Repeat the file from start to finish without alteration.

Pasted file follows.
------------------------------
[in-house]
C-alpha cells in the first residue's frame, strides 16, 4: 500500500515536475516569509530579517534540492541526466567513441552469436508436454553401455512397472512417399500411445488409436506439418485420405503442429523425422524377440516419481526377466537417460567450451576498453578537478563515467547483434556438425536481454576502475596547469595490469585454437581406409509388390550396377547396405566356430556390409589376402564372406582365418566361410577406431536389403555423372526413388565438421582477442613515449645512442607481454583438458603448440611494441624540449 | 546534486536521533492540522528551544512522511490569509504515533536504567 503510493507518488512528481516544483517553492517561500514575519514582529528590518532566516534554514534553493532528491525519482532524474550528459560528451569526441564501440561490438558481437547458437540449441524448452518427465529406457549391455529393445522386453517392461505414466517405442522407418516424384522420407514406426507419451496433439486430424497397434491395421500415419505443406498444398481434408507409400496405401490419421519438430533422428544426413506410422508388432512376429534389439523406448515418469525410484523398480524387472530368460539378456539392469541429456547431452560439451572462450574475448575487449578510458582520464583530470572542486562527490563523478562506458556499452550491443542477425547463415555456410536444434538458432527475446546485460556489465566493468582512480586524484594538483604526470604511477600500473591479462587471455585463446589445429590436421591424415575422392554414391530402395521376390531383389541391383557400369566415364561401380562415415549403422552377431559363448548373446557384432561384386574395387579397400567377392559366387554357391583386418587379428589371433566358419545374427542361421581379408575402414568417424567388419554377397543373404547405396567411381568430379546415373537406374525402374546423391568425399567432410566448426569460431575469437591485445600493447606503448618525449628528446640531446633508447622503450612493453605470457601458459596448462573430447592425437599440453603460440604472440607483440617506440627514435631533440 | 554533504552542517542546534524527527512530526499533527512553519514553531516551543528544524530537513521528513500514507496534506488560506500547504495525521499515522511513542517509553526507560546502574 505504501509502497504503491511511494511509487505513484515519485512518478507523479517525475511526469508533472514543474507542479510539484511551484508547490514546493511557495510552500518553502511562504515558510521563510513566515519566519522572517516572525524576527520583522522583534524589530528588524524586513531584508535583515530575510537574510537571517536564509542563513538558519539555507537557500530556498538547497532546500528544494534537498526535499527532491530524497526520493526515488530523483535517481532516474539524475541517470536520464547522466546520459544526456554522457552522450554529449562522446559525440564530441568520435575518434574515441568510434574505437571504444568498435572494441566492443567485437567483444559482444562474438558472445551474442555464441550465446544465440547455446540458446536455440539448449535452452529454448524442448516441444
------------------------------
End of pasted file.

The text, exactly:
[in-house]
C-alpha cells in the first residue's frame, strides 16, 4: 500500500515536475516569509530579517534540492541526466567513441552469436508436454553401455512397472512417399500411445488409436506439418485420405503442429523425422524377440516419481526377466537417460567450451576498453578537478563515467547483434556438425536481454576502475596547469595490469585454437581406409509388390550396377547396405566356430556390409589376402564372406582365418566361410577406431536389403555423372526413388565438421582477442613515449645512442607481454583438458603448440611494441624540449 | 546534486536521533492540522528551544512522511490569509504515533536504567 503510493507518488512528481516544483517553492517561500514575519514582529528590518532566516534554514534553493532528491525519482532524474550528459560528451569526441564501440561490438558481437547458437540449441524448452518427465529406457549391455529393445522386453517392461505414466517405442522407418516424384522420407514406426507419451496433439486430424497397434491395421500415419505443406498444398481434408507409400496405401490419421519438430533422428544426413506410422508388432512376429534389439523406448515418469525410484523398480524387472530368460539378456539392469541429456547431452560439451572462450574475448575487449578510458582520464583530470572542486562527490563523478562506458556499452550491443542477425547463415555456410536444434538458432527475446546485460556489465566493468582512480586524484594538483604526470604511477600500473591479462587471455585463446589445429590436421591424415575422392554414391530402395521376390531383389541391383557400369566415364561401380562415415549403422552377431559363448548373446557384432561384386574395387579397400567377392559366387554357391583386418587379428589371433566358419545374427542361421581379408575402414568417424567388419554377397543373404547405396567411381568430379546415373537406374525402374546423391568425399567432410566448426569460431575469437591485445600493447606503448618525449628528446640531446633508447622503450612493453605470457601458459596448462573430447592425437599440453603460440604472440607483440617506440627514435631533440 | 554533504552542517542546534524527527512530526499533527512553519514553531516551543528544524530537513521528513500514507496534506488560506500547504495525521499515522511513542517509553526507560546502574 505504501509502497504503491511511494511509487505513484515519485512518478507523479517525475511526469508533472514543474507542479510539484511551484508547490514546493511557495510552500518553502511562504515558510521563510513566515519566519522572517516572525524576527520583522522583534524589530528588524524586513531584508535583515530575510537574510537571517536564509542563513538558519539555507537557500530556498538547497532546500528544494534537498526535499527532491530524497526520493526515488530523483535517481532516474539524475541517470536520464547522466546520459544526456554522457552522450554529449562522446559525440564530441568520435575518434574515441568510434574505437571504444568498435572494441566492443567485437567483444559482444562474438558472445551474442555464441550465446544465440547455446540458446536455440539448449535452452529454448524442448516441444